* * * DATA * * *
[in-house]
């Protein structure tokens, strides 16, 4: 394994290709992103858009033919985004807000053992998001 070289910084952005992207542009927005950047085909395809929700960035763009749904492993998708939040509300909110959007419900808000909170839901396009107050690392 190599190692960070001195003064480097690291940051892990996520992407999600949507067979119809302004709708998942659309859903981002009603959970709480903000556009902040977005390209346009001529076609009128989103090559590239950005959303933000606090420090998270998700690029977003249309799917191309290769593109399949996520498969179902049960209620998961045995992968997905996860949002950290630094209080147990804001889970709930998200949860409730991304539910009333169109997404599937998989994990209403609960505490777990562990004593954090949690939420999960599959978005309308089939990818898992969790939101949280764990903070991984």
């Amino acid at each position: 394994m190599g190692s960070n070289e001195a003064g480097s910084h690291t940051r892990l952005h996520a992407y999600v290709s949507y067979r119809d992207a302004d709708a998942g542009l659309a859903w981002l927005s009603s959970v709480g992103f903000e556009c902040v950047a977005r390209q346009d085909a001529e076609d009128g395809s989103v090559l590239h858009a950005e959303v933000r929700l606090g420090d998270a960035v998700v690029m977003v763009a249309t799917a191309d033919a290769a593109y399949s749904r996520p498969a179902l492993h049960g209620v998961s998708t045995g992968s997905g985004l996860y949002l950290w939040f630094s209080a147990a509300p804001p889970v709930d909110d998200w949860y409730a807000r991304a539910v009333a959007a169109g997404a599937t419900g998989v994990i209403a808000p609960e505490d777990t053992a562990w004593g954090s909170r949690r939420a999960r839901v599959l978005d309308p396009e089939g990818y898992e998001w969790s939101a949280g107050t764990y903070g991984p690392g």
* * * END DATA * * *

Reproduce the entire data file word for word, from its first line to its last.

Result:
[in-house]
């Protein structure tokens, strides 16, 4: 394994290709992103858009033919985004807000053992998001 070289910084952005992207542009927005950047085909395809929700960035763009749904492993998708939040509300909110959007419900808000909170839901396009107050690392 190599190692960070001195003064480097690291940051892990996520992407999600949507067979119809302004709708998942659309859903981002009603959970709480903000556009902040977005390209346009001529076609009128989103090559590239950005959303933000606090420090998270998700690029977003249309799917191309290769593109399949996520498969179902049960209620998961045995992968997905996860949002950290630094209080147990804001889970709930998200949860409730991304539910009333169109997404599937998989994990209403609960505490777990562990004593954090949690939420999960599959978005309308089939990818898992969790939101949280764990903070991984």
């Amino acid at each position: 394994m190599g190692s960070n070289e001195a003064g480097s910084h690291t940051r892990l952005h996520a992407y999600v290709s949507y067979r119809d992207a302004d709708a998942g542009l659309a859903w981002l927005s009603s959970v709480g992103f903000e556009c902040v950047a977005r390209q346009d085909a001529e076609d009128g395809s989103v090559l590239h858009a950005e959303v933000r929700l606090g420090d998270a960035v998700v690029m977003v763009a249309t799917a191309d033919a290769a593109y399949s749904r996520p498969a179902l492993h049960g209620v998961s998708t045995g992968s997905g985004l996860y949002l950290w939040f630094s209080a147990a509300p804001p889970v709930d909110d998200w949860y409730a807000r991304a539910v009333a959007a169109g997404a599937t419900g998989v994990i209403a808000p609960e505490d777990t053992a562990w004593g954090s909170r949690r939420a999960r839901v599959l978005d309308p396009e089939g990818y898992e998001w969790s939101a949280g107050t764990y903070g991984p690392g």